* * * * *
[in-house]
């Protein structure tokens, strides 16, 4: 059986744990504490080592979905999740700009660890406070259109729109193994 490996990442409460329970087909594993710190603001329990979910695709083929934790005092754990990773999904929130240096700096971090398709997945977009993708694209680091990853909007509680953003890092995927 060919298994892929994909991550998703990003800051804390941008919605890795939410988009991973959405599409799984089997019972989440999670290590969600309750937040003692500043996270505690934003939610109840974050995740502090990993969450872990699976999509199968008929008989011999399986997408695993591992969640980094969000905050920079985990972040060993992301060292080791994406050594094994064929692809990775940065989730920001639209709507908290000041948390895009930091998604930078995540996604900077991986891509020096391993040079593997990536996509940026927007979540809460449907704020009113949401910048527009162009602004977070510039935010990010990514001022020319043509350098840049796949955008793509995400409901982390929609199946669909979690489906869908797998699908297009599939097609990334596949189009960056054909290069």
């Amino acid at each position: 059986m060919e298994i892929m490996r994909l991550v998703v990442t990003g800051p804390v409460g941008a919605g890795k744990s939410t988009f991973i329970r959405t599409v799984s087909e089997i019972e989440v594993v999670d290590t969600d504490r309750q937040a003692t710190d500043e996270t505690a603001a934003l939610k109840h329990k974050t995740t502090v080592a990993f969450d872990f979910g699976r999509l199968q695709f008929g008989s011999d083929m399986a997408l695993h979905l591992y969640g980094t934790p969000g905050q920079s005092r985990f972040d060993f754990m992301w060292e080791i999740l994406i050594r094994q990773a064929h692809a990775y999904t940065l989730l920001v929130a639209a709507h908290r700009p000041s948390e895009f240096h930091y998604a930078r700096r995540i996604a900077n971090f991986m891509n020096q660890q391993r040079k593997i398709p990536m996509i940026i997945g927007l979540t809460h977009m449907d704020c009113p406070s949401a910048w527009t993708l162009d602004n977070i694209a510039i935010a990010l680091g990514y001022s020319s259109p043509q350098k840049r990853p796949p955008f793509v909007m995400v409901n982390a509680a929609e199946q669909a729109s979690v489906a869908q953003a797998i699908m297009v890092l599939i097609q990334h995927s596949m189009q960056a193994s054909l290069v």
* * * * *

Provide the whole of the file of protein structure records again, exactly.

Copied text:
[in-house]
């Protein structure tokens, strides 16, 4: 059986744990504490080592979905999740700009660890406070259109729109193994 490996990442409460329970087909594993710190603001329990979910695709083929934790005092754990990773999904929130240096700096971090398709997945977009993708694209680091990853909007509680953003890092995927 060919298994892929994909991550998703990003800051804390941008919605890795939410988009991973959405599409799984089997019972989440999670290590969600309750937040003692500043996270505690934003939610109840974050995740502090990993969450872990699976999509199968008929008989011999399986997408695993591992969640980094969000905050920079985990972040060993992301060292080791994406050594094994064929692809990775940065989730920001639209709507908290000041948390895009930091998604930078995540996604900077991986891509020096391993040079593997990536996509940026927007979540809460449907704020009113949401910048527009162009602004977070510039935010990010990514001022020319043509350098840049796949955008793509995400409901982390929609199946669909979690489906869908797998699908297009599939097609990334596949189009960056054909290069």
């Amino acid at each position: 059986m060919e298994i892929m490996r994909l991550v998703v990442t990003g800051p804390v409460g941008a919605g890795k744990s939410t988009f991973i329970r959405t599409v799984s087909e089997i019972e989440v594993v999670d290590t969600d504490r309750q937040a003692t710190d500043e996270t505690a603001a934003l939610k109840h329990k974050t995740t502090v080592a990993f969450d872990f979910g699976r999509l199968q695709f008929g008989s011999d083929m399986a997408l695993h979905l591992y969640g980094t934790p969000g905050q920079s005092r985990f972040d060993f754990m992301w060292e080791i999740l994406i050594r094994q990773a064929h692809a990775y999904t940065l989730l920001v929130a639209a709507h908290r700009p000041s948390e895009f240096h930091y998604a930078r700096r995540i996604a900077n971090f991986m891509n020096q660890q391993r040079k593997i398709p990536m996509i940026i997945g927007l979540t809460h977009m449907d704020c009113p406070s949401a910048w527009t993708l162009d602004n977070i694209a510039i935010a990010l680091g990514y001022s020319s259109p043509q350098k840049r990853p796949p955008f793509v909007m995400v409901n982390a509680a929609e199946q669909a729109s979690v489906a869908q953003a797998i699908m297009v890092l599939i097609q990334h995927s596949m189009q960056a193994s054909l290069v």